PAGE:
Social Policy on the Cusp: Values, Institutions and Change

Brij Mohan
Dean Emeritus, Louisiana State University, USA

Guy Bäckman
Professor Emeritus at Åbo Akademi University, Turku, Finland

Series: Social Issues, Justice and Status
BISAC: SOC026000

Two eminent Deans Emeritus in two different continents unravel contemporary social and public policy issues that are seldom discussed in traditional textbooks.

In a new Dickensian era, uplifting people’s lives amidst faltering social institutions and massive cultural meltdowns, policy discourse is a crucial obligation; it’s a discipline that entails pragmatic vision and prescient planning. Social Policy on the Cusp is a modest attempt to unravel the nexus of nihilism that thwarts even civilization-nations’ efforts to promote inclusive diversity.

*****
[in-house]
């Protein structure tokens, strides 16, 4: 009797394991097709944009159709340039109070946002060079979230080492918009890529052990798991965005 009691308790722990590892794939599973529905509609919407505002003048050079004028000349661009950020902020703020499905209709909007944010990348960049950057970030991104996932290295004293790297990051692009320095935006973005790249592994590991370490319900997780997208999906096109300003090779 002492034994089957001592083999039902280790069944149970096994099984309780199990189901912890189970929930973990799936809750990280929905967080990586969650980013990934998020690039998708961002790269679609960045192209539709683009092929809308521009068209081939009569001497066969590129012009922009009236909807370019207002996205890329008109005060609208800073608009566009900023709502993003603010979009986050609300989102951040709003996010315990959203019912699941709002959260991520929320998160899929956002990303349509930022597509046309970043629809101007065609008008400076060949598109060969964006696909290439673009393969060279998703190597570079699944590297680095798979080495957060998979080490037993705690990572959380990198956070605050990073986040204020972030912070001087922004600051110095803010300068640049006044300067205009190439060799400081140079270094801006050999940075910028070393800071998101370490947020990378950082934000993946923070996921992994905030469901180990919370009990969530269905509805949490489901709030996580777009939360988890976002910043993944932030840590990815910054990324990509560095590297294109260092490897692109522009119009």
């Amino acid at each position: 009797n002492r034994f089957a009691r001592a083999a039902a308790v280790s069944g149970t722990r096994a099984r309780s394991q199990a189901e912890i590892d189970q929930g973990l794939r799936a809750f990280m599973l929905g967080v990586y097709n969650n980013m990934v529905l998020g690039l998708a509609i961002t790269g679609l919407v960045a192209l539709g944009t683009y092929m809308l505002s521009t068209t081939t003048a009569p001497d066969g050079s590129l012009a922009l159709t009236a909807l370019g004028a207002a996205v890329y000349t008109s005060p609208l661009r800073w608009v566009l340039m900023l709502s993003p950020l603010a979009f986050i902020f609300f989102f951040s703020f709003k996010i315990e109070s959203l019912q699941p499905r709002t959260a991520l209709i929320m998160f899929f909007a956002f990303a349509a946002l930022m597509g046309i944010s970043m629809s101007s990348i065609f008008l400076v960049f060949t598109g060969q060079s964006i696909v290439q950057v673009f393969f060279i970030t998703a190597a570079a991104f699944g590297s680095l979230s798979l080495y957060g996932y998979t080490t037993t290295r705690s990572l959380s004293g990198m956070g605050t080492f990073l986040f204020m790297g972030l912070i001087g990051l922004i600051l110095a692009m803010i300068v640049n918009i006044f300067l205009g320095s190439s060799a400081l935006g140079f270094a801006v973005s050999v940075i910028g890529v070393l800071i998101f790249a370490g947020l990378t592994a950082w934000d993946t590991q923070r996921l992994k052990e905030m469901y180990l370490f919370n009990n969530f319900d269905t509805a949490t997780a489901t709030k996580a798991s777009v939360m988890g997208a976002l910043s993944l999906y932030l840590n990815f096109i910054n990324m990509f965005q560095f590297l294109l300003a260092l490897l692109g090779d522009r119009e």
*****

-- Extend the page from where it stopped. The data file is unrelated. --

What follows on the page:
Brij Mohan and Guy Backman have analyzed certain aspects and issues in American, European and Asian contexts that unravel intersectionality of problems, people, and policies. Brij Mohan, a policy gadfly, examines the human condition using Nietzschean, Foucautean and Gandhian thoughts that expose the hidden malaise of unhappiness, angst and anger in a globalized world. Social policy as a euphemism, he contends, sustains chaos and resentment without transforming oppressive systems. His five chapters offer penetrating insights into the problems that a therapeutic culture breeds. With an uncanny sagacity, he examines coloniality and post-colonialism as a womb that spells paroxysms of despair.